Again, imagine how much of that water is used by the family for drinking and how much is needed for making Injera or kitcha, cooking, washing up. Also, by faith and tradition, people are expected not only to quench a stranger’s (traveler) thirst but they are also expected to provide them with water so that they can wash their faces and cool their feet. The one thing the good Kebesa women abhorred was saying, “I do not have water.” Anyone who asks water should get it.
There is an edict in Kebesa that made water-fetching a woman’s responsibility and task: “no man or boy shall fetch water.” If one did, one would be shamed and called Werad Mai and if he happened to be a boy it would be difficult to find a girl to marry. In other word, your Higi Indaba, which you proudly connoted with “the laws of our ancestors,” was very unfair to your mother, grandmothers, great grandmothers, and mine. Bluntly, the most difficult task in a village life was sanctioned to be the good woman’s lifetime burden by traditional fiat, without an iota of help from the men and boys who were supposed to be stronger and tougher. If one asked the men why they did not help the good women they would have replied, “Zitsenhe Indyu” or “Tebeyinu indiyu” or “Newri kem-U ilka aythtet”
Now that you are living in the land of abundance, how much water do you waste? How and where does the water come from? Of course, you only see it coming through the tap, just like the residents of Asmara (only ¼ of the residents), Mendefera (only few); Adi Khuala (very, very few). Are you confusing your current life with that of our people in Kebesa? Wake up!
You also sounded perturbed by ArB’aa. If I were you, I would have researched the issue and would have presented a holistic article rather than leaving the fruit (essence) of your article hanging in the air. But I decided to illuminate you on the matter as follows:
4. Deki ArBaa [Wedi ArBaa]: G. Ande had difficulty explaining the meaning of the term. He should have had the wisdom of avoiding what he could not explain because the term was supposed to be the cucial element of his article around which the other issues revolved. But he was not in a thinking mode and chose to get tangled and fixated with the numeric aspect of the term Forty. Here is the logical explanation: Since a ong time, Forty years was considered an era of one generation by the highlanders. Therfore, an immigrant had to wait one generation to be naturalized in a village to enjoy full rights and privileges including property ownership (meriet) and intermarriage with the villageers. For example, at this time a generation is 27.5 years in USA; but our highlanders must have been very advanced and fair in their understanding of the concept of safe and fair integration. And if one asks why one generation, the logical answer will be the scarcity of arable land.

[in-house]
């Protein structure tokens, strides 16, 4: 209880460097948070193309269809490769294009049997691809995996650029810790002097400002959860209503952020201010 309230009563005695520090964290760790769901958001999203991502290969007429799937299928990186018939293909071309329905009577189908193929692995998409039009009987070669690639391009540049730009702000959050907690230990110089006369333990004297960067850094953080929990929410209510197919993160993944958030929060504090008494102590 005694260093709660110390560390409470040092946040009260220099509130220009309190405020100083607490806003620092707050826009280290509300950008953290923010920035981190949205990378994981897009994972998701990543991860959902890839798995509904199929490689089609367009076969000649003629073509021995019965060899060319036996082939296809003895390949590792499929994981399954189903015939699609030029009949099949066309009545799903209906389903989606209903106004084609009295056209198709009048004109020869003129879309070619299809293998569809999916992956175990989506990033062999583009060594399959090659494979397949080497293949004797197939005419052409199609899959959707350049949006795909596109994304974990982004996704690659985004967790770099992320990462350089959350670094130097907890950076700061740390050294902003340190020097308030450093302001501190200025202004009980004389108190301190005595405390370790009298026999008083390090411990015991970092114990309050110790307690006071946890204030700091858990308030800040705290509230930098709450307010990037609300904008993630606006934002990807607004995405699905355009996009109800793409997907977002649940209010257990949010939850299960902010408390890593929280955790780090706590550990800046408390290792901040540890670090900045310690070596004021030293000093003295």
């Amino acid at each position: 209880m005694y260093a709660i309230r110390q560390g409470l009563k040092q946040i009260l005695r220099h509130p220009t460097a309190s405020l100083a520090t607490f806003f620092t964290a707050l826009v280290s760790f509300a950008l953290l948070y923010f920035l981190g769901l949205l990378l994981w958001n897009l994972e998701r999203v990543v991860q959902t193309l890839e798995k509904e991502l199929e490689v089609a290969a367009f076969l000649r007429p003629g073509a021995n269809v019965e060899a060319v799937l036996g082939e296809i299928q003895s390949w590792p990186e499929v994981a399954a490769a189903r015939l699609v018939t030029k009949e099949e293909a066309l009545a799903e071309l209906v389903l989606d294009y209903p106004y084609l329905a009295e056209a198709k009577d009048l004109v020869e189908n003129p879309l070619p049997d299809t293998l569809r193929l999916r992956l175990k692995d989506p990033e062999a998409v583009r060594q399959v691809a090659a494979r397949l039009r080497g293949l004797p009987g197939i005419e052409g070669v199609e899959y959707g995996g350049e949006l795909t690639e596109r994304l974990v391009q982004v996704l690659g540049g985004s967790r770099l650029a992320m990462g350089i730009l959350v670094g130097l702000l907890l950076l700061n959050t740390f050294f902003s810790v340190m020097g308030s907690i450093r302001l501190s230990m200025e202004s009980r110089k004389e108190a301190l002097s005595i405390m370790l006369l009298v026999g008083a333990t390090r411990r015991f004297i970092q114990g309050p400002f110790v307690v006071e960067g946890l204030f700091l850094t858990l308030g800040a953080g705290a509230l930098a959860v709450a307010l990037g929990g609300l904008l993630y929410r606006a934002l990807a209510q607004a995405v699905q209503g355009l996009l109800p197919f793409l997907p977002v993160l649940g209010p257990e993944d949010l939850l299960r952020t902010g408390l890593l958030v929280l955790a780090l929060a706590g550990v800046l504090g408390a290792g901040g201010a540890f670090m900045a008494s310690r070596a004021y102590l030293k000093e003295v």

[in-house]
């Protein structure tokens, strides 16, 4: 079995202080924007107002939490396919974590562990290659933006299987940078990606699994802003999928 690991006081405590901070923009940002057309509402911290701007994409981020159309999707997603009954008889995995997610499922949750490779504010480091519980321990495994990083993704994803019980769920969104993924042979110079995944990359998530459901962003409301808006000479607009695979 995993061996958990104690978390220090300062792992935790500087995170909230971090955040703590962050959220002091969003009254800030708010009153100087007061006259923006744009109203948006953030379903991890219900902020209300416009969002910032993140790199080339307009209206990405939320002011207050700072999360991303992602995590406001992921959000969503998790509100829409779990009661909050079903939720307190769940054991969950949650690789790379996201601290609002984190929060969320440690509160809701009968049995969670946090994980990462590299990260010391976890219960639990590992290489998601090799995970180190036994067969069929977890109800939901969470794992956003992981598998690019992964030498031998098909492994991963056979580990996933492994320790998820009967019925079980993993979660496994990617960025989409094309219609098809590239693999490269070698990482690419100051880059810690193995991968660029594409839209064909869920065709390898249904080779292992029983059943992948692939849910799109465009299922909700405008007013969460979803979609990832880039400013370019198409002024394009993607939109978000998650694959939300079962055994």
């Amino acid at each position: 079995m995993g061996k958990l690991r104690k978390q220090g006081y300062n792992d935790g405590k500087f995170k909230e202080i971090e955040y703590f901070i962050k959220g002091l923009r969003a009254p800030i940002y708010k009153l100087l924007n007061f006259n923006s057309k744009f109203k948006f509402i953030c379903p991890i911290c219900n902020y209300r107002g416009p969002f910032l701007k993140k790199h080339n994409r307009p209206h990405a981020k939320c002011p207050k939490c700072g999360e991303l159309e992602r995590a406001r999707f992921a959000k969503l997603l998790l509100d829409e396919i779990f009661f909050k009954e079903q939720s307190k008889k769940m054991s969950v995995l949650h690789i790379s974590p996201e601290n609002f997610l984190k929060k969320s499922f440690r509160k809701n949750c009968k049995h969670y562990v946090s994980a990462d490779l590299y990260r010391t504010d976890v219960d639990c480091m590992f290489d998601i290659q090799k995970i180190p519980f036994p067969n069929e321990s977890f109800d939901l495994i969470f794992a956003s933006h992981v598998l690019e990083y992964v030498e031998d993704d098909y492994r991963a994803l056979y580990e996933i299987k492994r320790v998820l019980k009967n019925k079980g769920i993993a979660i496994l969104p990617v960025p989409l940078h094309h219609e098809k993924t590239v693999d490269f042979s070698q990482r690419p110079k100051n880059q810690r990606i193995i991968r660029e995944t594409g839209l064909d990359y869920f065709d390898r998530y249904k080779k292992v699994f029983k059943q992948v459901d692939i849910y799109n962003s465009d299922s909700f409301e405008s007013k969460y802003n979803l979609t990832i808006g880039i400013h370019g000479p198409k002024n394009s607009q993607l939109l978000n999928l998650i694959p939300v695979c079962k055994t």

5. Megedi ArBaa simply denotes a well traveled road (used by many without the requirement of a special permission) without restriction. Sometimes the good women say Aragits Koinuna instead of Megedi ArBaa to explain transgression on the part of the user and their lack of privacy.
6. Kebesa is desolate. No question about that. But I did not say the inhabitants were desolate. The land was chosen to be inhabited by our ancestors who came with a unique treasure that made them one of the most civilized people in the world in their era: A written Language. But look what is happening to it NOW: a slow and excruciating death in the hands of language terrorists lead by no other than the self-proclaimed despot, the head of state.
7. Fatherland/Motherland: G. Ande must have been overwhelmed with emotion when he wrote “the word motherland is rarely used”. Highlanders always confuse Adi with Hager. You hear them mixing up the lexicology when they say “Adi keydu alo” rather than “Nhager keydu alo.” With the same token G. Ande must have meant “AdeBo” which literally means village and not country when he wrote the above comment. Yes in Kebesa, a village or “Adi” is called fatherland, AdeBo but not Eritrea the country. In Kebesa Eritrea is most of the time depicted either in neutral or feminine term: “Eritra Tsibikti”; “Eritra adina habtam iya.”
8. And finally, “Anbeta Belita”: For those who denigrated Eritreans, I would have asked them, what is wrong with eating 100% protein? Is it better to perish because of lack of bread or eat Anbeta which fortunately is very nourishing? Importantly, G. Ande must not forget that also used to denigrate them by calling them Adgi, our most misunderstood beast of burden!.
The number 40 is significant in Jewish, Christian, Islamic, and other Middle Eastern traditions. It represents an estimate number of something.
· Rain fell for “Forty days and forty nights” during Noah‘s flood.
· Israel wandered in the wilderness for “Forty years”. This period of years represents the time it takes for a new generation to arise.
· Moses spent three consecutive periods of “forty days and forty nights” on Mount Sinai:
· Jesus was presented at the Temple forty-days after his birth.
· Before the temptation of Christ, Jesus fasted “Forty days and forty nights” in the wilderness.
· Forty days was the period from the resurrection of Jesus to the ascension of Jesus.
· In modern Christian practice, Lent consists of the 40 days preceding Easter. In much of Western Christianity, Sundays are excluded from the count; in Eastern Christianity Sundays are included.
· The dead are usually mourned for forty days in Muslim cultures.
· Muhammad was forty years old when he first received the revelation delivered by the archangel Gabriel.
· The Quran says that a person is only fully grown when they reach the age of 40.